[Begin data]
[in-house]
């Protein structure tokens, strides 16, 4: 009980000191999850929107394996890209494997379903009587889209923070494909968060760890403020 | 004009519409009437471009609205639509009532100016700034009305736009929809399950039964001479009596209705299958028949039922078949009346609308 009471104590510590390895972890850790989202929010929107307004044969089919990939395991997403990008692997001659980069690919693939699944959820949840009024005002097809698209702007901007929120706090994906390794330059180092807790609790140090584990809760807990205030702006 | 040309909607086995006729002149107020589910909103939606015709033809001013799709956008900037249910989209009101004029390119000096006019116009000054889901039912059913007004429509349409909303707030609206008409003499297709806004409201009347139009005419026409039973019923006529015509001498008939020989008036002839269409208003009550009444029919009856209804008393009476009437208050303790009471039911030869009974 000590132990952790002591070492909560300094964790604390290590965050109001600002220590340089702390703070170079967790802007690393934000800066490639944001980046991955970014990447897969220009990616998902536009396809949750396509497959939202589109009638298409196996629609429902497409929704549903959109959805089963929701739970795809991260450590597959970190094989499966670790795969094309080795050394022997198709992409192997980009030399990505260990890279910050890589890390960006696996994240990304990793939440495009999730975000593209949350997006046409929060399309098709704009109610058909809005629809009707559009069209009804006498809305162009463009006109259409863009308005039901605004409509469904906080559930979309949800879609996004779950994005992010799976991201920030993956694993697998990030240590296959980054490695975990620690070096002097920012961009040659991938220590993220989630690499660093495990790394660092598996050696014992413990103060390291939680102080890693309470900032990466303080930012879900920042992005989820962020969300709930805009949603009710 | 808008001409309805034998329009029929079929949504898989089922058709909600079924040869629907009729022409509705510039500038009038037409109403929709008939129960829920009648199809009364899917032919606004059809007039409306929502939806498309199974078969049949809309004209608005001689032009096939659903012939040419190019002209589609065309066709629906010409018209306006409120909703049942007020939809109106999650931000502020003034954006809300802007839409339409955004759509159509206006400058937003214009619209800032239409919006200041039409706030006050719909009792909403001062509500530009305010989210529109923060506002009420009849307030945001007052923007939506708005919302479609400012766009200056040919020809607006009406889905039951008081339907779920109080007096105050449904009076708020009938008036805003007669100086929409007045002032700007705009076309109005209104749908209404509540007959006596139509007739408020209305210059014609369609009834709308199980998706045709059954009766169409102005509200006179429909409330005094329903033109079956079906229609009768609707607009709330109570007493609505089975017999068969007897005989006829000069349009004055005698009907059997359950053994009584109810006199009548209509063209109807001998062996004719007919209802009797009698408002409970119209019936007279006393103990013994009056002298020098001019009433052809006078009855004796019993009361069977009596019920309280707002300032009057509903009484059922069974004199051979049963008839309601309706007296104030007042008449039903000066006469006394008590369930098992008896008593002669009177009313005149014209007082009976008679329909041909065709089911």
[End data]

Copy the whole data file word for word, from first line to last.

[in-house]
């Protein structure tokens, strides 16, 4: 009980000191999850929107394996890209494997379903009587889209923070494909968060760890403020 | 004009519409009437471009609205639509009532100016700034009305736009929809399950039964001479009596209705299958028949039922078949009346609308 009471104590510590390895972890850790989202929010929107307004044969089919990939395991997403990008692997001659980069690919693939699944959820949840009024005002097809698209702007901007929120706090994906390794330059180092807790609790140090584990809760807990205030702006 | 040309909607086995006729002149107020589910909103939606015709033809001013799709956008900037249910989209009101004029390119000096006019116009000054889901039912059913007004429509349409909303707030609206008409003499297709806004409201009347139009005419026409039973019923006529015509001498008939020989008036002839269409208003009550009444029919009856209804008393009476009437208050303790009471039911030869009974 000590132990952790002591070492909560300094964790604390290590965050109001600002220590340089702390703070170079967790802007690393934000800066490639944001980046991955970014990447897969220009990616998902536009396809949750396509497959939202589109009638298409196996629609429902497409929704549903959109959805089963929701739970795809991260450590597959970190094989499966670790795969094309080795050394022997198709992409192997980009030399990505260990890279910050890589890390960006696996994240990304990793939440495009999730975000593209949350997006046409929060399309098709704009109610058909809005629809009707559009069209009804006498809305162009463009006109259409863009308005039901605004409509469904906080559930979309949800879609996004779950994005992010799976991201920030993956694993697998990030240590296959980054490695975990620690070096002097920012961009040659991938220590993220989630690499660093495990790394660092598996050696014992413990103060390291939680102080890693309470900032990466303080930012879900920042992005989820962020969300709930805009949603009710 | 808008001409309805034998329009029929079929949504898989089922058709909600079924040869629907009729022409509705510039500038009038037409109403929709008939129960829920009648199809009364899917032919606004059809007039409306929502939806498309199974078969049949809309004209608005001689032009096939659903012939040419190019002209589609065309066709629906010409018209306006409120909703049942007020939809109106999650931000502020003034954006809300802007839409339409955004759509159509206006400058937003214009619209800032239409919006200041039409706030006050719909009792909403001062509500530009305010989210529109923060506002009420009849307030945001007052923007939506708005919302479609400012766009200056040919020809607006009406889905039951008081339907779920109080007096105050449904009076708020009938008036805003007669100086929409007045002032700007705009076309109005209104749908209404509540007959006596139509007739408020209305210059014609369609009834709308199980998706045709059954009766169409102005509200006179429909409330005094329903033109079956079906229609009768609707607009709330109570007493609505089975017999068969007897005989006829000069349009004055005698009907059997359950053994009584109810006199009548209509063209109807001998062996004719007919209802009797009698408002409970119209019936007279006393103990013994009056002298020098001019009433052809006078009855004796019993009361069977009596019920309280707002300032009057509903009484059922069974004199051979049963008839309601309706007296104030007042008449039903000066006469006394008590369930098992008896008593002669009177009313005149014209007082009976008679329909041909065709089911």